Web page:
STILLWATER, Minnesota — A preacher who frequently trawled the adultery website Ashley Madison, tried to hire a hitman to kill his wife but ended up offing her himself in an attempt to avoid the disgrace of a divorce in his community, prosecutors say.
The first-degree murder trial of Stephen Allwine, 44, began this week in the January 2017 shooting death of his wife, Amy, at their Cottage Grove home that authorities say he clumsily tried to stage to look like a suicide.
“Who would want to do this?” Assistant Washington County Attorney Jamie Kreuser said, according to the Twin Cities Pioneer Press. “Someone who didn’t want to be married to her anymore.”
Investigators say Allwine had carried on at least three affairs with women he met through Ashley Madison, despite his position as a deacon and elder in the conservative United Church of God.
But instead of seeking a divorce, which he believed would have brought him shame in his church, he turned to the “dark web” to hire a hitman, prosecutors said.
Allwine He allegedly forked over a $6,000 downpayment using a cryptocurrency for the hit on Amy, which he said needed to look like an accident.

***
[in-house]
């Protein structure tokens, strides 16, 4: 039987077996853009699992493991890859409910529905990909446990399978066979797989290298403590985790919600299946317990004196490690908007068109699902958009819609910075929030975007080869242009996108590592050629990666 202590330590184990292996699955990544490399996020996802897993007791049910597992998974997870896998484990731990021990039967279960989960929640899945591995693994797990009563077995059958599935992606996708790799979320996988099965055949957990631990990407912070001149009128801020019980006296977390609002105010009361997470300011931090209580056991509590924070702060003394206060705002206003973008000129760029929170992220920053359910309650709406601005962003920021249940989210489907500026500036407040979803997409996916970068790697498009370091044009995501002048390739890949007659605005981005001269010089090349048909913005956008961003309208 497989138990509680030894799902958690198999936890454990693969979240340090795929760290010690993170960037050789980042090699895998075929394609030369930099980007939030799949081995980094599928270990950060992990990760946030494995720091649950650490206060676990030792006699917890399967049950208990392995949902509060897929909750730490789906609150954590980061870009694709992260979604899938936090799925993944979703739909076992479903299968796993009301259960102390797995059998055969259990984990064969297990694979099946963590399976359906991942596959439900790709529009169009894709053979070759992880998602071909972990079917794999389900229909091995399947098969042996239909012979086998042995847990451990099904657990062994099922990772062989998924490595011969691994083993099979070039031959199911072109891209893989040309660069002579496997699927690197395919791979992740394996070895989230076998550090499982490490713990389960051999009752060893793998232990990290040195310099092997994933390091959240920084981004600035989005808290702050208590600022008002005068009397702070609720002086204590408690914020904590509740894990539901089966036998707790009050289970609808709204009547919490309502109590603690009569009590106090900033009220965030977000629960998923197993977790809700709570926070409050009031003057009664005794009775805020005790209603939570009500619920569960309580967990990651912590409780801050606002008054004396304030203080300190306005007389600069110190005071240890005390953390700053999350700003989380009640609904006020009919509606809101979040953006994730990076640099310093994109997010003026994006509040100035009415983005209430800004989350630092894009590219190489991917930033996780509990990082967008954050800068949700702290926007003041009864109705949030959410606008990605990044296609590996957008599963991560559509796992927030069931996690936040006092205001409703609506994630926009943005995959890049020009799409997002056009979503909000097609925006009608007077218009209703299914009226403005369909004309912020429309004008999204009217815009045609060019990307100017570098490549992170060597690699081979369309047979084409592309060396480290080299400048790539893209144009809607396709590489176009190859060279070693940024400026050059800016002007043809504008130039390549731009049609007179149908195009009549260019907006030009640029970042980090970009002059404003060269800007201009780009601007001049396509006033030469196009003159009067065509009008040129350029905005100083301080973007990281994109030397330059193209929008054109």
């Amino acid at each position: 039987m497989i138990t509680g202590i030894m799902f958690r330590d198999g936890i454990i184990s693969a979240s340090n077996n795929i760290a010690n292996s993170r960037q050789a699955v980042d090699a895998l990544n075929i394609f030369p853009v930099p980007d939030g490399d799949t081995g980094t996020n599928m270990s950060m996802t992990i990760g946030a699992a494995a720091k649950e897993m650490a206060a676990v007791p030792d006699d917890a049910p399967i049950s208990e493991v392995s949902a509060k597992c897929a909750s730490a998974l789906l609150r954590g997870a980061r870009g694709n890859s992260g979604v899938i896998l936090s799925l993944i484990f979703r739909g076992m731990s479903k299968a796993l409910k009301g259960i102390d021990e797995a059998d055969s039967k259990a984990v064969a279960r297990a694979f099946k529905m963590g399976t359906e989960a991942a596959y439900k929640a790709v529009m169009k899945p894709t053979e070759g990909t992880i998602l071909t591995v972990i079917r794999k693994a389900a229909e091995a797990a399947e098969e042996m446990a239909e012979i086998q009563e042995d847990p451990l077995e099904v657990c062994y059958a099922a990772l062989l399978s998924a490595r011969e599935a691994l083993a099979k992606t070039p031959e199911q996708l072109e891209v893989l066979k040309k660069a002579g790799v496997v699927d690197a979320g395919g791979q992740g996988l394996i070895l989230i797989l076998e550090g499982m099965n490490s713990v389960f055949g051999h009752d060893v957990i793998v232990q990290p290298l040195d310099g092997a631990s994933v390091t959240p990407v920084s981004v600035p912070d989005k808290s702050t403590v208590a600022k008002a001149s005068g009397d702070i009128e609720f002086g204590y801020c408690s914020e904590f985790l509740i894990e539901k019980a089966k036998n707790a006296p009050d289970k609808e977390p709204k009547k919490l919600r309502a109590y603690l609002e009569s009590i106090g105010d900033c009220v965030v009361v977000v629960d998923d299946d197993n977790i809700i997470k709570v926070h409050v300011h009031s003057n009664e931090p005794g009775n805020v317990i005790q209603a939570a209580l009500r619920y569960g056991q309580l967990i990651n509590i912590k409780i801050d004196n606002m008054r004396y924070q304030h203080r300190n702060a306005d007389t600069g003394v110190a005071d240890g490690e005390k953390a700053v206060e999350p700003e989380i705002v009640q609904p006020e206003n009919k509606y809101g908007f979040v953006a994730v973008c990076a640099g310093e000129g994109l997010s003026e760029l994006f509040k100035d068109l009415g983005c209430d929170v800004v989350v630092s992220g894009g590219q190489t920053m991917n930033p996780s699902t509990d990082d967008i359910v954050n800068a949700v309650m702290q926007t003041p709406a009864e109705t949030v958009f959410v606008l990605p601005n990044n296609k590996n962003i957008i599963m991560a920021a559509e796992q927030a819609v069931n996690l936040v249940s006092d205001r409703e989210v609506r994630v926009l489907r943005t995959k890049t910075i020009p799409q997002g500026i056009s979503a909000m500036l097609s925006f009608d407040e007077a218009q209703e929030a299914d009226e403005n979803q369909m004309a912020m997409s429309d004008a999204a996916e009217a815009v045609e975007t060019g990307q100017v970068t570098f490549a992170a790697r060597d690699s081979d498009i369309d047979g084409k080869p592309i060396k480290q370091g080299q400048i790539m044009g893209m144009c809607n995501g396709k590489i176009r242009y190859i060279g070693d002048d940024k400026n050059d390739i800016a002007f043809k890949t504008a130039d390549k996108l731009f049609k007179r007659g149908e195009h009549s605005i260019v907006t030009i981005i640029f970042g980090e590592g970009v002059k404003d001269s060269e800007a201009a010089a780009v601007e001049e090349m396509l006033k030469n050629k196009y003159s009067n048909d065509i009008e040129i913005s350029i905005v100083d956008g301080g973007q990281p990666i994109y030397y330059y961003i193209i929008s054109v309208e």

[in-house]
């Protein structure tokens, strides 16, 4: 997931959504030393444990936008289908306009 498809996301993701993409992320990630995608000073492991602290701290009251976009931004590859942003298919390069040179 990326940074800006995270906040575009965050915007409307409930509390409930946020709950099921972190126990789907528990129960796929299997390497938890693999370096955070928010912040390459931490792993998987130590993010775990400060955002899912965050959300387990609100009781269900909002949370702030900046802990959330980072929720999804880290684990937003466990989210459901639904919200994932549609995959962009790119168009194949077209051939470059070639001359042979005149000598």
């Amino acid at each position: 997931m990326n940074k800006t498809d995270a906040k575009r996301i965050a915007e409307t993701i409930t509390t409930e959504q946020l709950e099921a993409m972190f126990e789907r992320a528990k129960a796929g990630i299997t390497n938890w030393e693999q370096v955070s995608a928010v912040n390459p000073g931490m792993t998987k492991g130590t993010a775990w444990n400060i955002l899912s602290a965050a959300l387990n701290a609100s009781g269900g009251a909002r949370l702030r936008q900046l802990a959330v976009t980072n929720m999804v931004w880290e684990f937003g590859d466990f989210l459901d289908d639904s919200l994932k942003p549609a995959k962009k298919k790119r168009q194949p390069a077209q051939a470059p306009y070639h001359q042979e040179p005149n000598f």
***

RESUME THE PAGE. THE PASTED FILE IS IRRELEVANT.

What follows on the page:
Authorities say the hitman kept asking for money, however, and never did the job.
That left a desperate Allwine to act on his own. Prosecutors say he drugged his wife with the anti-nausea drug scopolamine, and then shot her in the head. He then called 911 to report a suicide.
But when investigators found no gunpowder on the woman’s hands and the firearm cradled in her left hand, despite her being right-handed, they ruled out suicide and began to look at Stephen.
They later discovered the bitcoin code he used to pay for the hit and traced it to his iPhone.
His attorneys argued there was no DNA or fingerprint evidence to link him to the crime and said the details of the prosecution’s argument seemed fanciful.
“Sounds like an amazing story,” defense attorney Kevin DeVore said. “Sounds like a TV show or a movie.”